Did you know there are elections in Utah this year?
Although we got big turnout for the 2016 presidential elections, Utah has historically low voter participation, especially in municipal elections. Midterm elections aren’t until 2018. But this year we have municipal and special service district elections across the state, starting with primaries coming right up in August and general elections in November. Do you know who is running? Do you know where to vote? Are you registered to vote? Action Utah can help you navigate municipal elections and get you to the voting booth!
Voting is the single best way to have a voice in policymaking
Whether at the municipal, county, state or federal level, having a voice means exercising your right to vote. Voting is not required, it is a privilege of our democracy. Officials at all levels of government are responsible for the policies that impact your everyday life. The best thing you can do is help choose those officials.
CD 3 Special Election Primary
Besides municipal elections, a special election is being held this year to fill former Congressman Jason Chaffetz’s in the House of Representatives. As critical as the general election in November is the primary election in August. Action Utah gives you the skinny in our Voter Guide below.
TODAY, 3:00-5:00p – UDOH public hearing on Medicaid proposals, Utah Department of Health, Cannon Building, 288 N. 1460 West, Salt Lake City. Last chance to speak up about proposed Medicaid limits and work requirements. Call-in details below.
Wed, June 19, 3:30-6:00p – Real Women Run: Campaign Consulting, Campaign Connections at YWCA Center for Families, 310 East 300 South, Salt Lake City. For candidates and engaged community members. One on one consulting around these topics: Campaign Management & Fundraising, Messaging & Media, Field Organizing. Register here.
On August 15th, Utah will hold primary elections across the state for municipal and special service district offices, including numerous city mayors, county and city council members, water, sewer and parks & rec officials, etc. In addition, Utah’s District 3 will hold a special election primary to decide the final Republican and Democratic candidates for the general election on November 7th.
Not many people participate in these off-year elections. Why? Because few people know when the elections are, who is running or how to vote. Don’t be one of those people. Voting is the number one best way for ordinary community members to impact local policymaking. Here’s what you need to know to be a participating voter in the 2017 elections:
1. Register to vote
Deadlines for registering to vote before the upcoming August 15th primary are soon!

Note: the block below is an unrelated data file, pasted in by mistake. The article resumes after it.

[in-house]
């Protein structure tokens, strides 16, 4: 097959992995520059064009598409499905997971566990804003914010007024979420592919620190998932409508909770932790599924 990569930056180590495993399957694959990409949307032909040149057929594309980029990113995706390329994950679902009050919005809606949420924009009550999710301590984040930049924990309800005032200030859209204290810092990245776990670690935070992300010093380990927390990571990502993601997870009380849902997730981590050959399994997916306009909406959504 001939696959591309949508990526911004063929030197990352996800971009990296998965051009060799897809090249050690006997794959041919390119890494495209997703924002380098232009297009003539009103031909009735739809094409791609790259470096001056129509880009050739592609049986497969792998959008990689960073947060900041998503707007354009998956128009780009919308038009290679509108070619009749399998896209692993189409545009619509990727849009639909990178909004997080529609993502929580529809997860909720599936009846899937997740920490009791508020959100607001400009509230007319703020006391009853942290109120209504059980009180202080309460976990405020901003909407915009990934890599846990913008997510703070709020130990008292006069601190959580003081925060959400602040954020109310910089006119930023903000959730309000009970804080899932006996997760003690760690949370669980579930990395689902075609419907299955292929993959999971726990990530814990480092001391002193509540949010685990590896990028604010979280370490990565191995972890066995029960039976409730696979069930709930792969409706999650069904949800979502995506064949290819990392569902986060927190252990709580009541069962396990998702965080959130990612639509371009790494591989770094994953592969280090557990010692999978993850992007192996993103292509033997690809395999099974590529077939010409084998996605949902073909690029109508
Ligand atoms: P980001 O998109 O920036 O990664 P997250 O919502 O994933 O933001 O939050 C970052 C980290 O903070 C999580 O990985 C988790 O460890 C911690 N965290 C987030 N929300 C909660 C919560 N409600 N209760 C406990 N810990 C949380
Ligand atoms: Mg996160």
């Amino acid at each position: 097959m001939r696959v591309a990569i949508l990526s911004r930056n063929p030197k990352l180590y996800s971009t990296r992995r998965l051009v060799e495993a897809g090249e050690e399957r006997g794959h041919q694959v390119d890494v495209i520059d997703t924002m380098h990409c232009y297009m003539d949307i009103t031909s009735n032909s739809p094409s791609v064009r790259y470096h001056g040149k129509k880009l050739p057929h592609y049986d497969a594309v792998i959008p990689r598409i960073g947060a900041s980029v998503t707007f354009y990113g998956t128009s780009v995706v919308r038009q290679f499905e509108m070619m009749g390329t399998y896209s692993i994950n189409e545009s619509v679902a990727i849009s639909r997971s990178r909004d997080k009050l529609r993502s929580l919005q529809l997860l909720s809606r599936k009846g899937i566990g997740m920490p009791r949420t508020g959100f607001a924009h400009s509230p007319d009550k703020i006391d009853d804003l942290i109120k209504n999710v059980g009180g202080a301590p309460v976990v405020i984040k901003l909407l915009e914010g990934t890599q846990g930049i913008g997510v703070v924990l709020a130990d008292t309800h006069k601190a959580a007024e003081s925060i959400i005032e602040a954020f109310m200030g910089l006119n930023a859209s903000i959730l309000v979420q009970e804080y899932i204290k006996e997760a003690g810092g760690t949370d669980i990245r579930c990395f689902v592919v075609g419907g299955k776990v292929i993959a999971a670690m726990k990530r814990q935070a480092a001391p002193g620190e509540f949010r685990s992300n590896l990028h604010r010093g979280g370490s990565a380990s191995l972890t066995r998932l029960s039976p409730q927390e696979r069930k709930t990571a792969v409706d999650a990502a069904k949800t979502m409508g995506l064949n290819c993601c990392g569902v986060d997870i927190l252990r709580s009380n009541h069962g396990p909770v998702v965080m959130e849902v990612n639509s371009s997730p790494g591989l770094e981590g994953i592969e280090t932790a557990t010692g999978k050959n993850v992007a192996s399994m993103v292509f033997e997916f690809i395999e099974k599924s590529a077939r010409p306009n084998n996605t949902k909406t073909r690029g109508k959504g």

- Mail-In Voter Registration Deadline: July 17
- In Person/Online Voter Registration Deadline: August 8
2. Know when to vote
The primary election is on August 15th, with early voting August 1-11 and the last day to mail in ballots on August 8th.
The general election is on November 7th, with early voting October 24-November 3 and the last day to mail in ballots on November 2nd.
3. Know how to vote
Many cities and counties across Utah have opted in for mail-in ballots, which must be returned before the election day. However, voting in person is still an option. Check your county or city clerk or recorder’s office to find out how to vote in your area. For a primer on how mail-in ballots work, check out this video from the Utah Association of Counties.
4. Know who can vote in what primary
Democratic congressional and state primaries are OPEN, meaning the Democratic Party allows party members and unaffiliated voters to participate in their congressional and state primaries. Voting in the Democratic Primary does not alter unaffiliated status.
Republican congressional and state primaries are CLOSED, meaning that only registered Republicans may vote in their congressional and state primaries.
Municipal and special service district election primaries (when necessary to narrow down the candidate field) are open to all registered voters.
5. Know who is running for what position – municipal and special service district elections
Each county clerk and city recorder’s office can inform voters of what positions are up for election and who has filed as a candidate for those positions. Contact your local clerk for more information. For those of you in the following areas, here are some links to help you navigate:
Salt Lake County: Elections (County Clerk) and Filed Candidates
Salt Lake City: Elections and Candidates
West Valley City: Elections/Candidates
Utah County: Elections and List of City Recorders to contact for candidate information
Provo: Elections and Candidates
West Jordan: Elections/Candidates
Davis County: Elections and Filed Candidates
Weber County: County Clerk/Auditor or Elections
Washington County: Election Information (Clerk/Auditor)